Take a meditation break. Students love having an opportunity to close their eyes for a few minutes. Play a guided meditation or talk them through some deep breathing exercises. A short break with eyes closed does for the brain what “restarting” does for a computer. A short reset can do wonders for settling effects of The Shakedown.
Emphasize the positive. October is the time when many students are deciding, “Should I keep trying? Or, is it time to give up?” This is the perfect time to introduce (or remind) students about their strengths!
I love teaching students about the Multiple Intelligences. Have your students take our Multiple Intelligences Quiz and discuss the results in class. What does this knowledge about themselves tell them about their abilities? About their future?
How can you, as their teacher, support and encourage their strengths? You have at least one student whose life will forever be changed by a conversation about the Multiple Intelligences. Yeah, I know you are buried in a mile of content standards. But this conversation is a major motivation boost; it will be worth the time you invest.
Hang in there. Finally, remember… this won’t last forever. Thanksgiving and Christmas are right around the corner! 🙂
To our students’ success,
Susan Kruger, M.Ed.
Creator of SOAR
StudySkills.com. SOAR® Learning, Inc. 2640 Canoe Circle Pkwy #225 Lake Orion, Michigan 48360 United States 800-390-SOAR
This is from Kim Maloney you can visit her website http://www.music-teacher-resources.com
Visit her website and check out her resources and other information. There are some really good ideas there for teachers. Having the right tools and knowing how to use them makes the job easier, makes you more professional and yous students more successful.
This is DIY information that will help you repair your school Orff Xylophones and Metalophones. They could be of any brand, Sonor, Studio 49, Peripole Bergerault, Suzuki or others.
Xylophones and metalophones are an important part of a music education program at the elementary level (K-5). The instruments are expensive and often can be repaired yourself! I repaired these 4 instruments. Keep reading to see how.
Music is so powerful. I just went to hear Chicago and Earth Wind and Fire in concert at the Cynthia Woods Mitchell Pavilion in the Woodlands. A sold out show. Listening to the comments and watching people’s reactions to familiar songs and songs they love was tremendous. They would sing like no one was listening when there was a song with a beautiful melody and touching lyrics. They would dance and move like no one was watching to songs that were very groove oriented. Many smiles all around.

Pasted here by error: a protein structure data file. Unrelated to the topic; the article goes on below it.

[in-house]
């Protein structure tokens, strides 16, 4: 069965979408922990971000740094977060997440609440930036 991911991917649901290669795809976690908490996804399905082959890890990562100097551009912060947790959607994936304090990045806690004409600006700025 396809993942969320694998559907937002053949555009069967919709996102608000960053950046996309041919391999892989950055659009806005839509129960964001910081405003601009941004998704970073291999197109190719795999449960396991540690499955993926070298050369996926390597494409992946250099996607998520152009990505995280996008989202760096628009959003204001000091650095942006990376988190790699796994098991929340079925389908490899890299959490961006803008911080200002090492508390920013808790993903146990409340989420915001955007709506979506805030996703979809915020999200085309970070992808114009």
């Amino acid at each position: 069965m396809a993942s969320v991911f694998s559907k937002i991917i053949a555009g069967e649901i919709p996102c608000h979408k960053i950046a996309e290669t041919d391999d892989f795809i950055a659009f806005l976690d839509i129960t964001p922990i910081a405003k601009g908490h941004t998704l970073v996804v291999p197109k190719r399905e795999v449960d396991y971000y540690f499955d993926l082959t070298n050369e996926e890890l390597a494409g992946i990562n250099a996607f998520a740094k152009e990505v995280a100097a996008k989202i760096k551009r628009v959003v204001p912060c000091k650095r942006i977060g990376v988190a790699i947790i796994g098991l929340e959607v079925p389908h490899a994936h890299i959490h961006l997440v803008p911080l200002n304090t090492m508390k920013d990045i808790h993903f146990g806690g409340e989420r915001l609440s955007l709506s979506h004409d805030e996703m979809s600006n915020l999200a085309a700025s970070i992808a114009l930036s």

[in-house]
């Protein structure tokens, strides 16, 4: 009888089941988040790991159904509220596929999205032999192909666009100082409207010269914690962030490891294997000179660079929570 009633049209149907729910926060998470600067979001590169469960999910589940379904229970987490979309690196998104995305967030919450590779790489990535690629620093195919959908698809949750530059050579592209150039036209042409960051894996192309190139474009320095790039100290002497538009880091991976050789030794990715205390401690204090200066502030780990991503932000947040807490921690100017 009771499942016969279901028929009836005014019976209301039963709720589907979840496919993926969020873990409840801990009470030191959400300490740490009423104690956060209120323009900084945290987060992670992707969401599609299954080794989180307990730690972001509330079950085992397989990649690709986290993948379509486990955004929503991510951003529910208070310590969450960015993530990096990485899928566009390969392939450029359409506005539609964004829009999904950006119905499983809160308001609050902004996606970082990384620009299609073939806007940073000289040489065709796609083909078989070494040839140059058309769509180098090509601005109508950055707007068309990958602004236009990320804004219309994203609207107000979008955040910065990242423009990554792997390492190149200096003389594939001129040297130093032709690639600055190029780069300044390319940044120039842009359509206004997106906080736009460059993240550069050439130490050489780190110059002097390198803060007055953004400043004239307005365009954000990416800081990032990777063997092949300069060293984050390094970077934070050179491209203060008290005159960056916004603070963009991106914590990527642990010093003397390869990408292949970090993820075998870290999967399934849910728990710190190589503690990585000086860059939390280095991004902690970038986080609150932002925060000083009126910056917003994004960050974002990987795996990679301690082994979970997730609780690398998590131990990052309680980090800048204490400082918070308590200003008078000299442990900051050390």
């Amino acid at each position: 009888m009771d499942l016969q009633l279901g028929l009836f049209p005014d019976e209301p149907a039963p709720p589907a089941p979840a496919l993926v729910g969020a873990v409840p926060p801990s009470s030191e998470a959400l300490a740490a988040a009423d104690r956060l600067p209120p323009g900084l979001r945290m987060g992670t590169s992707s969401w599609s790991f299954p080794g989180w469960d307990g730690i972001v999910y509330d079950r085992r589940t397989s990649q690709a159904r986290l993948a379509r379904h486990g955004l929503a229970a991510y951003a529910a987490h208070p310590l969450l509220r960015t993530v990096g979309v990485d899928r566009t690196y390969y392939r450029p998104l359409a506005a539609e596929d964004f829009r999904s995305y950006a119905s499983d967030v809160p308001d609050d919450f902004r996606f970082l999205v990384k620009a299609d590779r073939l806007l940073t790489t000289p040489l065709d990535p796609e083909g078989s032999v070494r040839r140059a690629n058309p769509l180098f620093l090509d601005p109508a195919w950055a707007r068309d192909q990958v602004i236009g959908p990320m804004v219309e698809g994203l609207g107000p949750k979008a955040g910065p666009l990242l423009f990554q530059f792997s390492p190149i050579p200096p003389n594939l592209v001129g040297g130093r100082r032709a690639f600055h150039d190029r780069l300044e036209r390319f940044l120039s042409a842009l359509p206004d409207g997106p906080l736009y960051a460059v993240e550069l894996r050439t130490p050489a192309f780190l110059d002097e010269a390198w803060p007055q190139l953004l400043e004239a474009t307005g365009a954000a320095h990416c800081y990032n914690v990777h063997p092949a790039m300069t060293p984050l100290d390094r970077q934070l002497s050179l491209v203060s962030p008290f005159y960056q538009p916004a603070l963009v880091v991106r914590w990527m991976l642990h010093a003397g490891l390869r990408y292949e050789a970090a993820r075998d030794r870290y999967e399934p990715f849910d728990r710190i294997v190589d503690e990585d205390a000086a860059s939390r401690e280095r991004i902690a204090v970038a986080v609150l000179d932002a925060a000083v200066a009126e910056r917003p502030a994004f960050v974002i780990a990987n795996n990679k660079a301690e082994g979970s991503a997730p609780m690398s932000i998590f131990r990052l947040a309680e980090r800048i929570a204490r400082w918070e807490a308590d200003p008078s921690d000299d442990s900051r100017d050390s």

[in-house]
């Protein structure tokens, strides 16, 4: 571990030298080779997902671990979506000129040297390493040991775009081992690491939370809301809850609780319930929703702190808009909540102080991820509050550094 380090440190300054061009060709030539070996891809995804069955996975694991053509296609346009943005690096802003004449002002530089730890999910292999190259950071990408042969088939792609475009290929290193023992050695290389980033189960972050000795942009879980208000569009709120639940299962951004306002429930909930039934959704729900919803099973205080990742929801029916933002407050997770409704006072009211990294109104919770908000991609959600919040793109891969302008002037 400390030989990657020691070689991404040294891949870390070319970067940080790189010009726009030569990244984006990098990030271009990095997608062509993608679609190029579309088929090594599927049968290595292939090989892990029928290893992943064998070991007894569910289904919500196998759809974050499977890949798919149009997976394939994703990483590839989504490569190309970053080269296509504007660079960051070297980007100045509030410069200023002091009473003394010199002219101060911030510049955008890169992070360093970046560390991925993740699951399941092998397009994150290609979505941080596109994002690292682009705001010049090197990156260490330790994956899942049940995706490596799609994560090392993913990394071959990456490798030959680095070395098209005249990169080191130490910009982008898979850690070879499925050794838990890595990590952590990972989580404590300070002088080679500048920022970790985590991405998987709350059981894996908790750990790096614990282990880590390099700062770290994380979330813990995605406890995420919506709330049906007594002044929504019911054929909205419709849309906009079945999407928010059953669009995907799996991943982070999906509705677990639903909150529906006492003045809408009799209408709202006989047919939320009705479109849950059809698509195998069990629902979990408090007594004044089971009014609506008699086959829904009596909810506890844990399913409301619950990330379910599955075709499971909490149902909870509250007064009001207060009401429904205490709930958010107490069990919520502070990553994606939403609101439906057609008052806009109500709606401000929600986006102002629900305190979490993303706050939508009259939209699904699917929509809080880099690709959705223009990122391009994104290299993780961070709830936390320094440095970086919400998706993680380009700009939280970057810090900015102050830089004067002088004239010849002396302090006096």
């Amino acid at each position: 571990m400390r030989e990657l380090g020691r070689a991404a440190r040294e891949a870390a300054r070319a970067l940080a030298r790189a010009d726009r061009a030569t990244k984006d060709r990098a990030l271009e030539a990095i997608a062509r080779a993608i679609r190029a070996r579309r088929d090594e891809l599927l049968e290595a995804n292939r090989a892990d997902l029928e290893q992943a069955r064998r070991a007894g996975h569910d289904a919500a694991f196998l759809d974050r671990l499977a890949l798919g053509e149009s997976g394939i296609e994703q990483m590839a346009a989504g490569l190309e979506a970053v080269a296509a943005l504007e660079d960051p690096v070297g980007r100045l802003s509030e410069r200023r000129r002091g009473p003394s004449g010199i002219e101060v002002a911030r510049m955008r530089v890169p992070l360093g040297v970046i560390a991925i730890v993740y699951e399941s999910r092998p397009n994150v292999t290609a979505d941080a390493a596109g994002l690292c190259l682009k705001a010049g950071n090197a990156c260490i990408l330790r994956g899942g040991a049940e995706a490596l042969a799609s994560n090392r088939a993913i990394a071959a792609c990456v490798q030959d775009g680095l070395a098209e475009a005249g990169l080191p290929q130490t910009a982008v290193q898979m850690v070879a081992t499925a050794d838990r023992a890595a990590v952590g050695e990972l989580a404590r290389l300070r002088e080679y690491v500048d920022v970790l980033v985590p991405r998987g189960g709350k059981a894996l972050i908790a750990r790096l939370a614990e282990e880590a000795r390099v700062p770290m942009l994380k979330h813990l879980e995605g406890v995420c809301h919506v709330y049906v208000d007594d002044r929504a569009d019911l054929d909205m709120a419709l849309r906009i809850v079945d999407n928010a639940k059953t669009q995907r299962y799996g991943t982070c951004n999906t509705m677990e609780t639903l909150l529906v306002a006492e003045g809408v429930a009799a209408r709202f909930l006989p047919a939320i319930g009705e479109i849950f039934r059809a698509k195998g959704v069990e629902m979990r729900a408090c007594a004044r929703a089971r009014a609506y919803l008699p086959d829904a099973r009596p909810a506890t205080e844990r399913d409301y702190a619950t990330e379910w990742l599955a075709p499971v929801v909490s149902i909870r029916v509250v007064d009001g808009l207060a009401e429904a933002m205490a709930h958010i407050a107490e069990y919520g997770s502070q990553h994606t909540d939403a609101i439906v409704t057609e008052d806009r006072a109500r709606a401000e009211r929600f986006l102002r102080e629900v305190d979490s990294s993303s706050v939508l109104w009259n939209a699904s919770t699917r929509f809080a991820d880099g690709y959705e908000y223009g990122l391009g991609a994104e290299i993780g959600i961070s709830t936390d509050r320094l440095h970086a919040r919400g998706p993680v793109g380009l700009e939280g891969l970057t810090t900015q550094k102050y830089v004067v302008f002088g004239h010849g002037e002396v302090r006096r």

Let’s keep music education in our schools so children will have the skills to enjoy music deeply. And music classes help students increase literacy. Simply by doing what a good music program, taught by a caring, well-trained music teacher does on a daily basis.
Follow me on Twitter. @LarryShudra
I started my music education career teaching junior high band. Beginners through high school players. I have and currently teach people to play instruments. However it was not until I started teaching children to sing that I discovered a powerful teaching tool for brass players. Audiation. I think good brass players do this all the time and may not realize it. My good students do it. The children at my school do it. I often have to get them quiet! But I never specifically set out to have my brass students learn to use this technique as they performed music, sight-read music or struggled with a passage of music. Continue reading
I dare you to try drumming in your elementary music classes! I know some may scoff at the idea, but keep in mind that drumming fits in with Orff Schulwerk. Dr. John Feierabend talks about beatful, tuneful and artful. You can do it within Kodaly. But what if you get a child involved in music because of drumming who otherwise would not be? What if you helped a special needs child begin to learn to read or helped them learn to be independent and play music with other students for the first time? Will any of these challenges cause you to try drumming? Click Here Now.
Maybe you are concerned that you do not know how to go about it. Contact me. I would be happy to help you. Click Here Now.
Here is some more information that will help and inspire you to expand music education to reach and involve more people. Click Here Now.